The original CKD-EPI and MDRD studies showed an association between African-American race with higher measured GFR at the same blood creatinine concentration. However, there have been concerns raised about the application of the race multiplier to all African-American patients. First, there is no clear biological explanation for the association, the identification of Black race was unclear in some of the cohorts used in these studies, and there is vast genetic and ancestral heterogeneity among those who self-identify as black. The use of the race multiplier also ignores the fact that race is a social, not biological construct.

We found that with the removal of the race multiplier, up to one in every three African-American patients would be reclassified as having a more severe stage of CKD, with one-quarter of African-American patients going from stage 3 to stage 4. We also found that with the removal of the race multiplier, 64 patients would have had an eGFR <20, the threshold for referral for kidney transplant, and none of these patients were referred, evaluated or waitlisted for transplant. This is in contrast, to those African-American patients with an eGFR <20 with the race multiplier applied, who had a higher odds of being referred, evaluated or waitlisted for transplant compared to other racial groups (Odds ratio of 2.28, compared to White cohort).

Author Interviews, Kidney Disease, Transplantation / 09.10.2020 Interview with: Jim Gleason, National President of Transplant Recipients International Organization (TRIO), discusses what organ transplant patients are experiencing during the pandemic, and some tips they ought to consider to help ease some of the burden. Mr. Gleason also discusses his role in the development of the recently released AlloCare app is in the AppStore -- – to help post-transplant recipients navigate their day-to-day health. Would you describe your journey with organ transplantation? Mr. Gleason: I was diagnosed with heart failure at the age of 49, 2 years later listed with Penn Medicine in Philadelphia in September of 1994, and received my donor heart on October 19, 1994. After I received my transplant, I was home from the hospital 7 days later and able to return to work in 3 months as a computer manager with Unisys Corp in Blue Bell, PA, where I worked for the next dozen years before my retirement. Once retired, I dedicated my time to raising awareness of the need for organ donation and the success of transplants ever since. Today, 26 active and fulfilled years with my new heart and gift of life, I am able to live life to its fullest at age 77. I am now also coincidentally married to an organ donor of 15 years, who donated her 13-year-old son’s organs when he was hit by a car on his bike back in 1997.  (more…)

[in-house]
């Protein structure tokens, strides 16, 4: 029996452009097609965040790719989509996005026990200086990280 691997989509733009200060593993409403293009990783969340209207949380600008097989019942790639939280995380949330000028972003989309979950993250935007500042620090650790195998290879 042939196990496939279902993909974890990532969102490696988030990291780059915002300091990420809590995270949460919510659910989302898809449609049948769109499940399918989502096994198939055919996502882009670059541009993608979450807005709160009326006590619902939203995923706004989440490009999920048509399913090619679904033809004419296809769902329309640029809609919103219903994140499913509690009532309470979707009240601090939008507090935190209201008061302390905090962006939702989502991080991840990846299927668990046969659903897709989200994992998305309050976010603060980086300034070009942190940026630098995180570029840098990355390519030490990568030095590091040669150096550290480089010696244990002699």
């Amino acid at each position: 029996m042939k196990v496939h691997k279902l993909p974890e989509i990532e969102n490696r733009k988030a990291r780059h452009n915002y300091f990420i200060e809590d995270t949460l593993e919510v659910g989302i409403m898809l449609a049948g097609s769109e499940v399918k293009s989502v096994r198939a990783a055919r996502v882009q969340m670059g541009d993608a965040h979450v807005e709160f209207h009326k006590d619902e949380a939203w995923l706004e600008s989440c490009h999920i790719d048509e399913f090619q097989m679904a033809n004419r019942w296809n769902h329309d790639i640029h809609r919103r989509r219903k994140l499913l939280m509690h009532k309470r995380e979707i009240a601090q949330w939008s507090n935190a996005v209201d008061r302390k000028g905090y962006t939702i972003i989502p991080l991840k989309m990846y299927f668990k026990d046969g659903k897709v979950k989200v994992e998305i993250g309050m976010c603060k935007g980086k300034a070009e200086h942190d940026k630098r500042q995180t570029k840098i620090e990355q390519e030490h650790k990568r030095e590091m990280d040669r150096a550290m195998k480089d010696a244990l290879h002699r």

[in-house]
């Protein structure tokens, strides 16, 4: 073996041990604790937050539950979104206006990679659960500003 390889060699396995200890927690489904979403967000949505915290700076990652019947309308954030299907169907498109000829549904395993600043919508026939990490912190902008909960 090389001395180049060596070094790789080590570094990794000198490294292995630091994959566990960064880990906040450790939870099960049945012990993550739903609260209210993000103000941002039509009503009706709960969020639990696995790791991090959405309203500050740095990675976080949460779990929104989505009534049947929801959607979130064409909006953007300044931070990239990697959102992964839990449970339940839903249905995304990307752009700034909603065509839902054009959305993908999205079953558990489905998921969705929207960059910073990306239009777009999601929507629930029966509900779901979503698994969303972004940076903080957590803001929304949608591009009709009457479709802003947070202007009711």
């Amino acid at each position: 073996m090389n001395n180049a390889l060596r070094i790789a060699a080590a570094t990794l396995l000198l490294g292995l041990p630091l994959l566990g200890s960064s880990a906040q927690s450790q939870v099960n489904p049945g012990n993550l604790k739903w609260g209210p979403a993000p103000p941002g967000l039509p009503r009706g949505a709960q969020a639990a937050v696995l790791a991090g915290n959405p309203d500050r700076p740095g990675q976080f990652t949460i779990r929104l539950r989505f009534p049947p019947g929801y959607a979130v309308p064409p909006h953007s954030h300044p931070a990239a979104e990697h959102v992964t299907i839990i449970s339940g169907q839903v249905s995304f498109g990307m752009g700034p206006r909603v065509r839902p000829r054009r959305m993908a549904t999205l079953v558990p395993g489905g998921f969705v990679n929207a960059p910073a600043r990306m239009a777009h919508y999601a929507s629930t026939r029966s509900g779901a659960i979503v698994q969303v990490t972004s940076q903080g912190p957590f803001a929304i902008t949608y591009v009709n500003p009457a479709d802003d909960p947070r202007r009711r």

Author Interviews, Gout, Kidney Disease, Rheumatology, Transplantation / 10.11.2019 Interview with: Megan Francis-Sedlak, PhD Director of Medical Affairs Horizon Therapeutics Lake Forest, Illinois What is the background for this study? Response: The prevalence of gout is more than ten-fold greater among patients who have undergone a kidney transplant than the general population as post-transplant medications to prevent organ rejection can contribute to increased uric acid levels. Overall studies have shown this can lead to higher rates of uncontrolled gout among this vulnerable population with organ transplants. While we have seen higher mortality rates for patients who have received a kidney transplant with uncontrolled gout compared to kidney transplant patients without uncontrolled gout, we wanted to evaluate the impact of gout on transplant-related complications to better inform patient care and treatment approaches.  (more…)